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Retired Vice Admiral Gerald Miller

WASHINGTON – A retired admiral who helped create U.S. strategic nuclear war plans is dismissing President Obama’s New START treaty as little more than political grandstanding.

“The treaty makes it look like the Democrats got something done, so the Democratic party was able to put something on the scoreboard,” said retired Vice Admiral Jerry Miller. “It doesn’t really do anything for national defense.”

“The treaty is irrelevant,” Miller told WND. “Going from 1,700 warheads to 1,550 is not very much.”

Miller, who helped write the National Strategic Target List and the Single Integrated Operational Plan, the U.S. blueprint for waging nuclear war, said aspects of the treaty might even harm America’s strategic posture.

“It constrains us from converting any ballistic missile systems into some kind of defensive system. We could take a silo out in Wyoming with a Minuteman III and convert it to defensive system, but the treaty prohibits that.”

The Minuteman III is a powerful land-based ICBM capable of delivering multiple nuclear warheads to targets throughout the world. Miller contends that the U.S. has plenty of offensive strategic weapons, but needs to deploy more defensive weapons.

Offensive weapons delivered by long-range bombers, submarine-launched ballistic missiles and land-based missiles formed the backbone of the “mutual assured destruction” strategy that kept America safe from Soviet nuclear attack during the Cold War.

Under MAD, neither the U.S. nor the U.S.S.R. dared to attack the other with nuclear weapons because neither side could have defended themselves against a devastating nuclear counterstrike. The theory worked during the Cold War, when only a small handful of nations – China, France, the U.K., U.S. and U.S.S.R. – were capable of launching nuclear-tipped missiles.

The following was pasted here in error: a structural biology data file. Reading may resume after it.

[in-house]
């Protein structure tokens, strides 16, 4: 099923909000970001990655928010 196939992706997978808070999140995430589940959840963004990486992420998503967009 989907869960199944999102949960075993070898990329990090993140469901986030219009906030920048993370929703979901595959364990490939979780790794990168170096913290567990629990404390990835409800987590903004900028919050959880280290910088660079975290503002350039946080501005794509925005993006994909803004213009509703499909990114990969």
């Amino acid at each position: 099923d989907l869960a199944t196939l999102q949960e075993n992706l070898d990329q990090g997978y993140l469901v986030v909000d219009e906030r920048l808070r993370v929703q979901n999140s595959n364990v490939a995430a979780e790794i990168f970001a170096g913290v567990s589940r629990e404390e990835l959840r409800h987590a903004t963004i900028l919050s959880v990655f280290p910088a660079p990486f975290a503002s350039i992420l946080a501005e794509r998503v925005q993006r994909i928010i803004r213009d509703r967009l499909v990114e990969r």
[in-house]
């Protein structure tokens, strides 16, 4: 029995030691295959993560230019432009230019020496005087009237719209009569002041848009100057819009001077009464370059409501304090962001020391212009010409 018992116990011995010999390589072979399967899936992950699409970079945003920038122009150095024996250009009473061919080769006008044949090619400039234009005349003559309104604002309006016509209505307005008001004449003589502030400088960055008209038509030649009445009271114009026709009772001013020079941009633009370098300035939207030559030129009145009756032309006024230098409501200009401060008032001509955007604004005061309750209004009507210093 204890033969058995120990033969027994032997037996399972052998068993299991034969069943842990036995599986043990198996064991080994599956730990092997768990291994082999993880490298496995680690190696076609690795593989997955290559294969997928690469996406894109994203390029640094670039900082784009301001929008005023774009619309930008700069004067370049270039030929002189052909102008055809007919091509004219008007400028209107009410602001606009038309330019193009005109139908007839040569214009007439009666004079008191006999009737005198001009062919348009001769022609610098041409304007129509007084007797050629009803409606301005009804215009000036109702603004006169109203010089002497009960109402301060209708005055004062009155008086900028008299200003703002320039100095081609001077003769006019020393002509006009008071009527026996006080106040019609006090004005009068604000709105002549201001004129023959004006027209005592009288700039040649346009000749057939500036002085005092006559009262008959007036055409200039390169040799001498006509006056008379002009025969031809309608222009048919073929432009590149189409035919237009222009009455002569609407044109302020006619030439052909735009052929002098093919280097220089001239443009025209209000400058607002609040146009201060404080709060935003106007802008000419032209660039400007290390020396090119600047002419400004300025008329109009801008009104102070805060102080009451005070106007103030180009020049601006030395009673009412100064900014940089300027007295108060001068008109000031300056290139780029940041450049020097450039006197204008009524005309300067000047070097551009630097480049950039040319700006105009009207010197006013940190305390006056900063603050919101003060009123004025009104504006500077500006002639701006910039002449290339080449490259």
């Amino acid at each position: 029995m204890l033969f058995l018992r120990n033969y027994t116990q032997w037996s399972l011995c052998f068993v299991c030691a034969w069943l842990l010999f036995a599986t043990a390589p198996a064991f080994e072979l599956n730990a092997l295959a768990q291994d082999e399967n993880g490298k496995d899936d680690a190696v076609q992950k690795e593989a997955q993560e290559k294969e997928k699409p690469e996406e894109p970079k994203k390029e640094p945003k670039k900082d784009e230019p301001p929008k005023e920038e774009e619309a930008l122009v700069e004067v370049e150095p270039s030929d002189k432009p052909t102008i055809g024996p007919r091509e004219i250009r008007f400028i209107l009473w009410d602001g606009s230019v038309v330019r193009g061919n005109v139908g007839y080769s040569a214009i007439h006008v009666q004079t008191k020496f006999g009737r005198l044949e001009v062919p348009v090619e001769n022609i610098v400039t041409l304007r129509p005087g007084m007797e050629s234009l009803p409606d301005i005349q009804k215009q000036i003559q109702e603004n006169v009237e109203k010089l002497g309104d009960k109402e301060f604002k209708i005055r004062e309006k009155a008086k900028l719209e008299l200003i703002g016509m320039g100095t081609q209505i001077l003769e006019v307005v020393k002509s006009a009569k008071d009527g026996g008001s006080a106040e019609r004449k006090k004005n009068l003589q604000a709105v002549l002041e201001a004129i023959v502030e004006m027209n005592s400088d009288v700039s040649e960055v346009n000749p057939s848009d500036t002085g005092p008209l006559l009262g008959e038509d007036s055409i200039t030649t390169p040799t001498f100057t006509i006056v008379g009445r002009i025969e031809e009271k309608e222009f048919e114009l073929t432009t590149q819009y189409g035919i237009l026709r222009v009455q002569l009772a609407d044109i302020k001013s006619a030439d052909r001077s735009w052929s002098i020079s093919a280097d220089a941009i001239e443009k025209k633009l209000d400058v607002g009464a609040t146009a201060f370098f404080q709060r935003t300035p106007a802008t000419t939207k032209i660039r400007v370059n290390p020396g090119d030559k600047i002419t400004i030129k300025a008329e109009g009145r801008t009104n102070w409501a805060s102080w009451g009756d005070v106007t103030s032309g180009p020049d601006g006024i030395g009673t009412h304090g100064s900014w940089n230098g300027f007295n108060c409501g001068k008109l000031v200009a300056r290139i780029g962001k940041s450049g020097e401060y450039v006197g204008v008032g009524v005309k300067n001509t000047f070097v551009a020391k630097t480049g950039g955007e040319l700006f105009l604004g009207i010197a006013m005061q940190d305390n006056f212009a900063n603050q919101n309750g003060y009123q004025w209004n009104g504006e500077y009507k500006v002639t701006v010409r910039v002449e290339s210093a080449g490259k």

But with advances in technology and new threats emerging from China, Venezuela, Iran and even terrorist groups like al-Qaeda, Miller thinks the U.S. needs to develop and deploy more strategic defenses, which many critics believe the New START treaty does not allow.

As a terrorist organization with no land territory to target, al Qaeda is immune to nuclear counterstrikes. Strategic defense expert Ambassador Henry Cooper told WND earlier this week that terrorists are developing the ability to launch ballistic missiles from ships, which would enable al-Qaeda to destroy a U.S. city with a devastating nuclear, biological or chemical weapon fired from a cargo vessel parked off the coastline.

Only nearby defensive missiles or lasers could protect against such a threat, but Miller believes the New START treaty may prohibit any further deployment of defensive systems.

“We might want to [deploy more strategic defensive weapons] if the Chinese threat materializes,” Miller added. China has had ICBMs for decades, but in recent years has been developing sub-launched missiles. As WND reported last month, a missile may have been fired from a submarine stationed off the Los Angeles coastline.

Miller also pointed to Venezuela, where leftist dictator Hugo Chavez recently signed a deal with Iran to deploy Iranian long-range missiles on Venezuelan territory within striking distance of the U.S. The Iranians are currently developing a nuclear warhead.

Cooper told WND the New START treaty prohibits U.S. deployment of defensive weapons along the Gulf coast, making the U.S. vulnerable to missiles fired from Venezuela.

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